Total RNA was extracted from rat kidneys using RNAprep pure Tissue Kit (DP431, TIANGEN, Beijing, China). After reverse transcription of RNA (4368814, Applied Biosystems, Foster City, California, U.S.A.), the mRNA level of each target gene was quantified on ViiATM7 Dx Real-Time PCR (Applied Biosystems) using SYBR Green Universal PCR Master Mix (A25918, Applied Biosystems) according to the manufacturer’s instructions. Every reaction contained 10 μl 2 × PowerUp SYBR Green Master Mix, 1 μl each of 10 μM forward and reverse primers and 5 ng cDNA in 8 μl ddH2O. The cycling conditions were as follows: an activation of uracil-DNA glycosylase at 50°C for 2 min, an initial denaturation at 95°C for 2 min, 40 cycles of 95°C for 15 s and 60°C for 60 s. The fold change of expression levels was calculated using the comparative ΔCt method. Samples were calculated with normalization to the commonly used reference genes GAPDH and PPIA (rat endogenous reference genes primers; Sangon Biotech, Shanghai, China) [26]. Every targeted gene was independently tested three times. Gene-specific primers were listed in Table 2.

Table 2
Gene-specific primers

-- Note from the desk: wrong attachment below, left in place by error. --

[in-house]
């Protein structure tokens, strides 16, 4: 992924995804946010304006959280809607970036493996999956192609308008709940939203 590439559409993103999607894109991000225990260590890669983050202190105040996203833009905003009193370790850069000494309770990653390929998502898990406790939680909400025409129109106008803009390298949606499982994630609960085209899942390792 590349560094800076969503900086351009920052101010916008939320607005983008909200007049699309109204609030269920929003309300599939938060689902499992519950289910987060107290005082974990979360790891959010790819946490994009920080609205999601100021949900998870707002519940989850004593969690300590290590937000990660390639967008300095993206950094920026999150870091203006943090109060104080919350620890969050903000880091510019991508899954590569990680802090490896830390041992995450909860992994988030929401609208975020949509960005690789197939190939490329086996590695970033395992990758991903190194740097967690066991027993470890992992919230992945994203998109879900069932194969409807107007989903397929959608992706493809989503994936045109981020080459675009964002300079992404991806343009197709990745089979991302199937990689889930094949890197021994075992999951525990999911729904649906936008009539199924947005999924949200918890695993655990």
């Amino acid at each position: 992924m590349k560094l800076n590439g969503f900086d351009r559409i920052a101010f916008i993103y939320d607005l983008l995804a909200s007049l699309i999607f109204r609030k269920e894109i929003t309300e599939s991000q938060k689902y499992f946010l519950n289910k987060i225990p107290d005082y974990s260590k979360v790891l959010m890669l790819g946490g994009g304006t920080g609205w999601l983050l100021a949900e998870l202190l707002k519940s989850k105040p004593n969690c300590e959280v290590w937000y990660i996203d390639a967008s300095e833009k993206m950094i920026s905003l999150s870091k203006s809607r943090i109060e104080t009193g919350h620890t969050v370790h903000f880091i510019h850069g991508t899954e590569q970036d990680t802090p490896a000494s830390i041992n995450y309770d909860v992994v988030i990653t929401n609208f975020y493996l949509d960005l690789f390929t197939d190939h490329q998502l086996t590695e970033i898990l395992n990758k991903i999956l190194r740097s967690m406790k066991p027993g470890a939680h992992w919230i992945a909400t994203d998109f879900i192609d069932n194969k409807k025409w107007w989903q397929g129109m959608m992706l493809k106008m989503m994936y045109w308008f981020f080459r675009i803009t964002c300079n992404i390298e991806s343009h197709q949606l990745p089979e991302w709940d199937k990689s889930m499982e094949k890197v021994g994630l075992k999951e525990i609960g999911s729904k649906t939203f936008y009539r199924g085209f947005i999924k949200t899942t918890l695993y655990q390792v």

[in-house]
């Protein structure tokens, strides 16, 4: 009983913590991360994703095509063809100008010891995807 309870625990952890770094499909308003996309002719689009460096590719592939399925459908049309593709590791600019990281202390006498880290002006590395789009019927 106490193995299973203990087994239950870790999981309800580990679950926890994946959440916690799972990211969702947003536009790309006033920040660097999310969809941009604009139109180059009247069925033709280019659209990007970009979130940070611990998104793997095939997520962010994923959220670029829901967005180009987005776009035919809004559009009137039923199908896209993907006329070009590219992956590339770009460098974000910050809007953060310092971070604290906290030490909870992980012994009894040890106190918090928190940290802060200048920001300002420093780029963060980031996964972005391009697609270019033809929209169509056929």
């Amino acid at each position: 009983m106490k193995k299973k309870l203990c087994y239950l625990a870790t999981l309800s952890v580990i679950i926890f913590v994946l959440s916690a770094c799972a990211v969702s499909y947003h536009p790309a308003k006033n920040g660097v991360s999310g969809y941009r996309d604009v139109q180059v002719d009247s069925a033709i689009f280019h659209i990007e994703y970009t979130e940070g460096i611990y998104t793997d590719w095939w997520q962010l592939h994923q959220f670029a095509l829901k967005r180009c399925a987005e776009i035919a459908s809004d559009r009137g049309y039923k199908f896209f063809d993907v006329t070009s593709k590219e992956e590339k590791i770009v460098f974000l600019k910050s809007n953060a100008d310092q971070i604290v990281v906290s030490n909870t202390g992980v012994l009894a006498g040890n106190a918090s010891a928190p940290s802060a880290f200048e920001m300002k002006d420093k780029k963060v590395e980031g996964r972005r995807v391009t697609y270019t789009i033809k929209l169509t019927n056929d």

NameGene IDForward primer 5′-3′Reverse primer 5′-3′
IFN-γ 25712 AAGACAACCAGGCCATCAGCAAC GAACTTGGCGATGCTCATGAATGC 
IL-10 25325 ACTGGCTGGAGTGAAGACCA CATGTGGGTCTGGCTGACTG 
IL-17A 301289 GACTCTGAGCCGCAATGAG CATGTGGTGGTCCAACTTCC 
IL-1β 24494 CTCACAGCAGCATCTCGACAAGAG CACACTAGCAGGTCGTCATCATCC 
IL-4 287287 ACAAGGAACACCACGGAGAA GGAGGTACATCACGTGGGAA 
IL-6 24498 AGGAGTGGCTAAGGACCAAGACC TGCCGAGTAGACCTCATAGTGACC 
KLF2 306330 CGGCAAGACCTACACCAAGAGTTC CGCACAAGTGGCACTGGAAGG 
P38MAPK 81649 TGCGGCTGCTGAAGCACATG AACTGAACGTGGTCATCGGTAAGC 
S1PR1 29733 TTCCGCAAGAACATCTCCAAGGC CAGCACAGCCAGAACCAGGAAG 
SphK1 170897 GCCAACACATACCTCGTTCCTCTG AAGCAGCACCAGCACCAGAAC 
SphK2 308589 AGGTCTCAGGCTGTGGCACTC TCGGAGGAGACACATGAGAGCAG 
STAT3 25125 CCAGTCGTGGTGATCTCCAACATC CAGGTTCCAATCGGAGGCTTAGTG